IDC Spending Guide Finds Western European Organizations Accelerating Their Investment in the Internet of Things as Meaningful Use Cases Find Their Way to Fruition
The Western European industries leading the way in IoT investments are manufacturing, at $28.7 billion in 2016, followed by utilities and transportation at nearly $18.0 billion and $17.5 billion, respectively. Consumer IoT revenues are expected to reach $17.6 billion this year. The IoT use cases receiving the greatest levels of investment from WE organizations across these four market segments are:
- Manufacturing Operations, which support digitally-executed manufacturing, or how manufacturers use intelligent and interconnected I/O (input output) tools, such as sensors, actuators, drives, and vision/video equipment, to enable the different components in the manufacturing field, such as machine tools, robots, and conveyor belts, to autonomously exchange information, trigger actions, and control each other.
- Smart Grid (Electricity), where non-smart meter field devices owned by the electricity utility are used to control and optimize power flow to ensure efficient, safe and reliable service. The devices used throughout the electricity distribution grid for tasks including line sensing, substation automation, feeder & line equipment control and optimization. Utility owned in-home devices (such as smart meters) are included in this category when used for grid operations.
- Freight Monitoring, which uses radio frequency identification (RFID), global positioning systems (GPS), GPRS, and GIS technologies to create an intelligent, Internet-connected transportation system. This system carries out the intelligent recognition, location, tracking and monitoring of freight and cargo through exchanging information and real-time communications via wireless, satellite or other channels, paving the way to the multimodal transportation system that is characterizing the evolution of the sector in Europe.
- Smart Home utilizes IoT technology to enable environmental (temperature, humidity), consumption (energy, water), and home system (lighting, heater, conditioner, window shutters, door locks) monitoring and enablement via mobile apps or Web sites. Utilities' smart meter investments are not included in this use case, nor are home entertainment or gaming systems.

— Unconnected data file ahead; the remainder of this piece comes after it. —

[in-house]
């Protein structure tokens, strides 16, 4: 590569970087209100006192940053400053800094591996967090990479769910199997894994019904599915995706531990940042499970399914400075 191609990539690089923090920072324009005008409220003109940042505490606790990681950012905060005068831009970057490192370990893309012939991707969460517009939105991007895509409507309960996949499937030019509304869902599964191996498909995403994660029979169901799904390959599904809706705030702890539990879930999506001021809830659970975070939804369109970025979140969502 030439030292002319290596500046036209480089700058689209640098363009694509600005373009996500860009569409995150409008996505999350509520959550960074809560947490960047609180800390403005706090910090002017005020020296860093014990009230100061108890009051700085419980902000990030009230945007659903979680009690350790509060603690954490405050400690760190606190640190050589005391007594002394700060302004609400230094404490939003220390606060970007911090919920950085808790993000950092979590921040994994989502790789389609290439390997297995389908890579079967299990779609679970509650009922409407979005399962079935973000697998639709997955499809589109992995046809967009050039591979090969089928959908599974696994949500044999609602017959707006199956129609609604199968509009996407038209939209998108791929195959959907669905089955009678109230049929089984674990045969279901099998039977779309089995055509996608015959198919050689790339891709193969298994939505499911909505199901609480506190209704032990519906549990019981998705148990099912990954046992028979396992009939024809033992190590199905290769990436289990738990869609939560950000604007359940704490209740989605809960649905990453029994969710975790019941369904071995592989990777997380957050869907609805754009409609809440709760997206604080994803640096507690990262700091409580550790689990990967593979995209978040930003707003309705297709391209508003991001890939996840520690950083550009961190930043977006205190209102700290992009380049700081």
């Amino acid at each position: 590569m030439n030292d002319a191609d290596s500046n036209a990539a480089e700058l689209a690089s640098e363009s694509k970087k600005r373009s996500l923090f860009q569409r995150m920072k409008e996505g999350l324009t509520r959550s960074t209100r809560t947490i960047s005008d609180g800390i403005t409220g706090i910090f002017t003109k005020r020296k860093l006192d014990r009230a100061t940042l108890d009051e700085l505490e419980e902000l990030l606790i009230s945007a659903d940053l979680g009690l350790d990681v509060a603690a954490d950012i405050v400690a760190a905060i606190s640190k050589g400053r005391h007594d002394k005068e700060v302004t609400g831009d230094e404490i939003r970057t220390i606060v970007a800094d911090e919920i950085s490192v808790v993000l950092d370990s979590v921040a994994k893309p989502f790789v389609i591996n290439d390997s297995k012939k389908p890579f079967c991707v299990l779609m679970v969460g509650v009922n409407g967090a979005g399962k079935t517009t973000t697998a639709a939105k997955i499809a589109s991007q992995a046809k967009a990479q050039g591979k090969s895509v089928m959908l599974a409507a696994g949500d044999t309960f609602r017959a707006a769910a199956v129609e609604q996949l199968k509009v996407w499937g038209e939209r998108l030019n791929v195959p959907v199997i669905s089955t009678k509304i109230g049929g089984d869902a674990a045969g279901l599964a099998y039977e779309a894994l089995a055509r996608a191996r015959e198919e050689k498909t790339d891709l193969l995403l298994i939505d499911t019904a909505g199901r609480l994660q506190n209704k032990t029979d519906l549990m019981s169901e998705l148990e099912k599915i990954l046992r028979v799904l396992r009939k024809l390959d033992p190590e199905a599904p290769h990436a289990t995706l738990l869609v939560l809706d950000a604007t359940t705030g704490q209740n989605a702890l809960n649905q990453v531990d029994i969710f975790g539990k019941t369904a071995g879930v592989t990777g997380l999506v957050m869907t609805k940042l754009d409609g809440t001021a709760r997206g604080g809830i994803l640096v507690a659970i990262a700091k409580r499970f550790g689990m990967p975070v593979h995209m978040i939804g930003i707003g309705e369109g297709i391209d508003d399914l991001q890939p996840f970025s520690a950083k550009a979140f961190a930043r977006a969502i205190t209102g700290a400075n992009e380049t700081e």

"Companies will invest significant amounts on IoT solutions – making the market potential significant for vendors. Those who have the clearest message for buyers but also a clear understanding of the role they want to play themselves in IoT, and that filled in by their partner ecosystem will emerge as early leaders," said Lionel Lamy, IDC European IoT practice co-lead.
While manufacturing will lead the way in terms of Western European IoT investments, the insurance and retail industries will see IoT spending levels increase by 138% and 130%, respectively, over the forecast period, representing the two fastest growing WE business sectors. Nevertheless, consumer will represent the true fastest vertical sector, with spending for consumer IoT solutions forecast to increase nearly 160% between 2016 and 2020.
"IoT adoption and use cases vary strongly across industry sectors, with flourishing opportunities on both the business and consumer sides," said Andrea Siviero, IDC European practice co-lead. "All industries are now familiar with the IoT concept and there has been an explosion of industry-specific pilots in recent months, the next step for adopters is to understand how to make IoT have a deeper impact on their business activities and extrapolating bang for the buck from their IoT investments."
More information on the Western European Internet of Things Market Forecast can be found in IDC's new report Western European Internet of Things Forecast Update, 2015-2020 (IDC #EMEA40968916).
The Worldwide Semiannual Internet of Things Spending Guide forecasts IoT revenues for 12 technologies and 47 use cases across 20 vertical industries in eight regions and 52 countries. Unlike any other research in the industry, the comprehensive spending guide was designed to help vendors clearly understand the industry-specific opportunity for IoT technologies today.
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